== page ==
“The goal is to look at each school district individually when calculating the amount of aid it gets, according to certain ‘evidence-based’ criteria, making adjustments for differing labor costs in different regions of the state,” it continues.

Ioppolo further argues in the motion to dismiss that the case is barred by the doctrine of sovereign immunity, “which deprives the circuit court of jurisdiction in suits brought against the State of Illinois, its agencies and departments, and, in appropriate cases, state officials such as the governor.”

He wrote that the school districts lack standing to sue over the rights of third parties, their students.

Ioppolo argues that the plaintiffs fail to state a cause of action because the Illinois constitution does not compel the state to fund public education at a specific monetary level.

“The equal protection claim also fails as a matter of law because school funding decisions, local control of education, and the operation of the Learning Standards are rationally related to legitimate state interests,” the motion states. “Questions of how to fund public education are left to the legislative branch of government.”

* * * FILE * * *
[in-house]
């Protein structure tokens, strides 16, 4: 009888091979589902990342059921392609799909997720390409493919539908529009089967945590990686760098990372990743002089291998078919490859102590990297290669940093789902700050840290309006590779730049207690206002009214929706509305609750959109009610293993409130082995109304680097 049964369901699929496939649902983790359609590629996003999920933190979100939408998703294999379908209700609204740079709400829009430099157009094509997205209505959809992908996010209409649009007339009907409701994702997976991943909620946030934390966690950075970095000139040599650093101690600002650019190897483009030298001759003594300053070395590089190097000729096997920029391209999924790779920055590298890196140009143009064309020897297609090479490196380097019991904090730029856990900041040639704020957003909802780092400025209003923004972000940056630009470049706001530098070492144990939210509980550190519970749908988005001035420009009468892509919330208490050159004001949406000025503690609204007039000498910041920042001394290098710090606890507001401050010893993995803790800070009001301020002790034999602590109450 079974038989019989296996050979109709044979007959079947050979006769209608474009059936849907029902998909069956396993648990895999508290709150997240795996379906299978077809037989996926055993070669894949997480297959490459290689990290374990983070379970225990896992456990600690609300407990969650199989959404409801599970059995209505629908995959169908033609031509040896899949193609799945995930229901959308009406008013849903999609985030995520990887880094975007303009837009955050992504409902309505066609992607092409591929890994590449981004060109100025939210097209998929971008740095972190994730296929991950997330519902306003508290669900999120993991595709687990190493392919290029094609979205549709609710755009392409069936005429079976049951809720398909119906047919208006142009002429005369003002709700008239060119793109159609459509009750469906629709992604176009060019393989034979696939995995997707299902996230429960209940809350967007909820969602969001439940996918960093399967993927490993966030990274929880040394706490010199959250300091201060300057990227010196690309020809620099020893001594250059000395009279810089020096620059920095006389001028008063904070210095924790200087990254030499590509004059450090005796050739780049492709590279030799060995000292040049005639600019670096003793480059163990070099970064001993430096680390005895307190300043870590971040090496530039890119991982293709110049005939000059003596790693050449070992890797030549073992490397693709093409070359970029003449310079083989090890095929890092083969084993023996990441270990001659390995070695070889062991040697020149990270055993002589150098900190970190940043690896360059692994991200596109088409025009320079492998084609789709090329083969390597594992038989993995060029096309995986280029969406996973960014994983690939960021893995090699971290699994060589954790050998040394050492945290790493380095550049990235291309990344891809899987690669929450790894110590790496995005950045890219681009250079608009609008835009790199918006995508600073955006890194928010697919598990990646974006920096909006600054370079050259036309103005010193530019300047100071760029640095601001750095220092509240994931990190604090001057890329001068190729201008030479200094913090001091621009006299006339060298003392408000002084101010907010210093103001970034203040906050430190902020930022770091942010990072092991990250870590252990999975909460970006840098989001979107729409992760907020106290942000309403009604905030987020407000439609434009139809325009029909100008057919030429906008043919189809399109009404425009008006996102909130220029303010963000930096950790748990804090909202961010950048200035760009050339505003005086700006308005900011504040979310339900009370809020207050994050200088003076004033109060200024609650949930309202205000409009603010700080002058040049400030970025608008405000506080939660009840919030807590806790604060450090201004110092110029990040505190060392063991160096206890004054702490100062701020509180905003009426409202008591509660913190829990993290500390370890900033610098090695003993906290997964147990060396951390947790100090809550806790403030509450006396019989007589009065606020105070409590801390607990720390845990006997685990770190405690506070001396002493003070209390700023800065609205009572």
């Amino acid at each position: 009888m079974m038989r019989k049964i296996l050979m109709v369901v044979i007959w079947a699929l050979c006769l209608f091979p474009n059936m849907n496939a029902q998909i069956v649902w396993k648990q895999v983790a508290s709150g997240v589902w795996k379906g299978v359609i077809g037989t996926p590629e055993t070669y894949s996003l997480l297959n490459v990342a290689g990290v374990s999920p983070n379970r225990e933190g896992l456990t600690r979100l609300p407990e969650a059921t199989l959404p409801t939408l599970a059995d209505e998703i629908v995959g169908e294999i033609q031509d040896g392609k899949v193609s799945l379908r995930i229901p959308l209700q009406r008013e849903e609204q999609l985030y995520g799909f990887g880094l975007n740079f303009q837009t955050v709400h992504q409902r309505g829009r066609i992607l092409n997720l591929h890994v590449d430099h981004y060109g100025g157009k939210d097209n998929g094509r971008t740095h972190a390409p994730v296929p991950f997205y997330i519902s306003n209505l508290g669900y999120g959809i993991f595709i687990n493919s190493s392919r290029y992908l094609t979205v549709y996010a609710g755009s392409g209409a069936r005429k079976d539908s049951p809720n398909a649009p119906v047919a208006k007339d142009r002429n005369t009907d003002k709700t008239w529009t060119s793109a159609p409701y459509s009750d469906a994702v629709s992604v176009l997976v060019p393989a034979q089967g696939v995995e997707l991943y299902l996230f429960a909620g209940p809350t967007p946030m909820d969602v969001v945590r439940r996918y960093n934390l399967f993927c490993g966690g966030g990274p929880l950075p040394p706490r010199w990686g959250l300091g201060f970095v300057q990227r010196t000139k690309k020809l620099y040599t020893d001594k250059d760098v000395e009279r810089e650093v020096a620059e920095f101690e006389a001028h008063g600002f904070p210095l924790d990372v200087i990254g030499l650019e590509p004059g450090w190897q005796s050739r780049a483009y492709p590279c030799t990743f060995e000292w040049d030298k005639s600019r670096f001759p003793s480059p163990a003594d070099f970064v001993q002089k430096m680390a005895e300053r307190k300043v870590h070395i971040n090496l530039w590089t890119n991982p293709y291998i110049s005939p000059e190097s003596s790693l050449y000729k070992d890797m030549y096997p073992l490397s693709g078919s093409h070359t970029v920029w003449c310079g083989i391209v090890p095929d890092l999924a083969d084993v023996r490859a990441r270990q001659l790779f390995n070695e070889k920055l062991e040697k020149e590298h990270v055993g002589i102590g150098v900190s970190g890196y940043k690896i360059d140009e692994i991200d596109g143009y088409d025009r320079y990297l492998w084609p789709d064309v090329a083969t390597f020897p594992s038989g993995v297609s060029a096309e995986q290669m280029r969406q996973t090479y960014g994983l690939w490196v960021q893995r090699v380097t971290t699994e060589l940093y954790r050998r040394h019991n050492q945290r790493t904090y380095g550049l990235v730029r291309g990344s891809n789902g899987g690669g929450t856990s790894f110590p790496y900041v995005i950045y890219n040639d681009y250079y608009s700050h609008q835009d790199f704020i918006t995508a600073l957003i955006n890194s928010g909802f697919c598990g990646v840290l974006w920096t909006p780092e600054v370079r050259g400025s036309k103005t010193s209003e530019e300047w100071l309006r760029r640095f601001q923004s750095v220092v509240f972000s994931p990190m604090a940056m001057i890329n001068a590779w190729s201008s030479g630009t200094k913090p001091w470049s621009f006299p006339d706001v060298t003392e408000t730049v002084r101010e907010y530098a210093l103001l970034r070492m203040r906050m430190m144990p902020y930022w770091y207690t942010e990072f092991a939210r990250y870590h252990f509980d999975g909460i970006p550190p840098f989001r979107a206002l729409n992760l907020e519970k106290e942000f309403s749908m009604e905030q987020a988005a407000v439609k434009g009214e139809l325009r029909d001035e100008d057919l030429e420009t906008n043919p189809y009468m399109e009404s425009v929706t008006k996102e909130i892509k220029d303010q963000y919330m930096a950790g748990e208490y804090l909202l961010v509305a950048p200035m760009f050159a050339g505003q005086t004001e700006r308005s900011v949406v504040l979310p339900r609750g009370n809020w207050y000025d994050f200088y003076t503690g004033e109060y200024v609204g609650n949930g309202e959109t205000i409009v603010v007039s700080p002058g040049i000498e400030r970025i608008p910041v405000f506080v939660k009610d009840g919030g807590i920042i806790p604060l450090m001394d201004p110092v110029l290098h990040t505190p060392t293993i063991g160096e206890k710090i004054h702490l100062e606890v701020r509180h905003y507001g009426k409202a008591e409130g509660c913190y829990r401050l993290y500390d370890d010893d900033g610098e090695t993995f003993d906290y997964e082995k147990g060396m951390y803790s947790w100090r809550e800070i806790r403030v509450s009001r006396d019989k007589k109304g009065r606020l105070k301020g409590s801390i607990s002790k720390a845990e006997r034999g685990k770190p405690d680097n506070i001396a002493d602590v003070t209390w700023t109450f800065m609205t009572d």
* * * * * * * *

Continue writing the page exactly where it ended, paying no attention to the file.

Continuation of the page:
Ioppolo further wrote that Rauner is not a proper party in the complaint.

In the memorandum, Ioppolo wrote that the “challenge is to the school funding statutes and amounts appropriated under them – which the governor does not control through any discretionary act on his part. Nor does the governor directly administer the Learning Standards.”

“An injunction directed to the governor would be futile because he cannot simply redirect funds to local school districts without legislative appropriation. The real party defendant in interest here is the state, against whom the school districts seek an award of funds. Accordingly, sovereign immunity bars plaintiffs’ claims and the circuit court lacks subject matter jurisdiction to hear this case,” the memorandum continues.